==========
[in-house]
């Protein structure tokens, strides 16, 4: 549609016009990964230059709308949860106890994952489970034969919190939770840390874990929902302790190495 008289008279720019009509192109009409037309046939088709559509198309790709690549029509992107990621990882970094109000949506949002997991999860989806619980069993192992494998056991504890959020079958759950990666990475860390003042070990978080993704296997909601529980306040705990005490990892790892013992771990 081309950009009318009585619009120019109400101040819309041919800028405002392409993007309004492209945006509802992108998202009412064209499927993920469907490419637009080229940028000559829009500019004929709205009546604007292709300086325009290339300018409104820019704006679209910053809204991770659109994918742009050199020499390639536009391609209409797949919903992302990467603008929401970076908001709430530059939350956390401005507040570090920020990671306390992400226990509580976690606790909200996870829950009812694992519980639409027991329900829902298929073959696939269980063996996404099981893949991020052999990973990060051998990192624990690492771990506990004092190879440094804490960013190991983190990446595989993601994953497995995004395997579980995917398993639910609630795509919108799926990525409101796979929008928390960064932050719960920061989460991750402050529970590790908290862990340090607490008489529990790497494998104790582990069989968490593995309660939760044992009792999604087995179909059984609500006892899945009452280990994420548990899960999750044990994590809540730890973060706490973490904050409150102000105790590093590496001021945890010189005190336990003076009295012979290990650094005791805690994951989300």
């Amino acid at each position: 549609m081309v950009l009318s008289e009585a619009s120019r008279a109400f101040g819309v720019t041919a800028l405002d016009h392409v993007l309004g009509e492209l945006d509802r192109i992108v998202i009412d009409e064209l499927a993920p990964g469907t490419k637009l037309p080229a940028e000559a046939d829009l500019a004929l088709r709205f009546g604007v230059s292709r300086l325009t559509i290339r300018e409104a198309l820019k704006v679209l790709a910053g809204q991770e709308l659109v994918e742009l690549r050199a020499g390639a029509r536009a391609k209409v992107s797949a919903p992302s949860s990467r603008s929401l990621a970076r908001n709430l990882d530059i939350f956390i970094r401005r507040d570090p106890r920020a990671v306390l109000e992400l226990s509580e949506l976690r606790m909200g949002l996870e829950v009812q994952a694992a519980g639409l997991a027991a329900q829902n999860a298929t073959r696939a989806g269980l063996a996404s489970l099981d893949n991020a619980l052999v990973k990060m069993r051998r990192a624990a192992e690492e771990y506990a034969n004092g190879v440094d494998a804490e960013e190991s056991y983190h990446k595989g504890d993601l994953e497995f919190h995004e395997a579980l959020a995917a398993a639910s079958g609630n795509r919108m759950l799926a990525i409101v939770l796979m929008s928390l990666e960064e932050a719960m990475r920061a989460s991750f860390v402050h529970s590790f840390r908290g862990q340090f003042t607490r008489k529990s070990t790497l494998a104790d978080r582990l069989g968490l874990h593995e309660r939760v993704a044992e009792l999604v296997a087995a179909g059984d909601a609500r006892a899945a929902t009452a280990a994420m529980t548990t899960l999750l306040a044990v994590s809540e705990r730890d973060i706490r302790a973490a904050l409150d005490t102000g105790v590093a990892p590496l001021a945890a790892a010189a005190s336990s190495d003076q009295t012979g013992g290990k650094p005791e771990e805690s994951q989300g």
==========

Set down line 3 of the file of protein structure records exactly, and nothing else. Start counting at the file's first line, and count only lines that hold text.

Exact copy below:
């Amino acid at each position: 549609m081309v950009l009318s008289e009585a619009s120019r008279a109400f101040g819309v720019t041919a800028l405002d016009h392409v993007l309004g009509e492209l945006d509802r192109i992108v998202i009412d009409e064209l499927a993920p990964g469907t490419k637009l037309p080229a940028e000559a046939d829009l500019a004929l088709r709205f009546g604007v230059s292709r300086l325009t559509i290339r300018e409104a198309l820019k704006v679209l790709a910053g809204q991770e709308l659109v994918e742009l690549r050199a020499g390639a029509r536009a391609k209409v992107s797949a919903p992302s949860s990467r603008s929401l990621a970076r908001n709430l990882d530059i939350f956390i970094r401005r507040d570090p106890r920020a990671v306390l109000e992400l226990s509580e949506l976690r606790m909200g949002l996870e829950v009812q994952a694992a519980g639409l997991a027991a329900q829902n999860a298929t073959r696939a989806g269980l063996a996404s489970l099981d893949n991020a619980l052999v990973k990060m069993r051998r990192a624990a192992e690492e771990y506990a034969n004092g190879v440094d494998a804490e960013e190991s056991y983190h990446k595989g504890d993601l994953e497995f919190h995004e395997a579980l959020a995917a398993a639910s079958g609630n795509r919108m759950l799926a990525i409101v939770l796979m929008s928390l990666e960064e932050a719960m990475r920061a989460s991750f860390v402050h529970s590790f840390r908290g862990q340090f003042t607490r008489k529990s070990t790497l494998a104790d978080r582990l069989g968490l874990h593995e309660r939760v993704a044992e009792l999604v296997a087995a179909g059984d909601a609500r006892a899945a929902t009452a280990a994420m529980t548990t899960l999750l306040a044990v994590s809540e705990r730890d973060i706490r302790a973490a904050l409150d005490t102000g105790v590093a990892p590496l001021a945890a790892a010189a005190s336990s190495d003076q009295t012979g013992g290990k650094p005791e771990e805690s994951q989300g």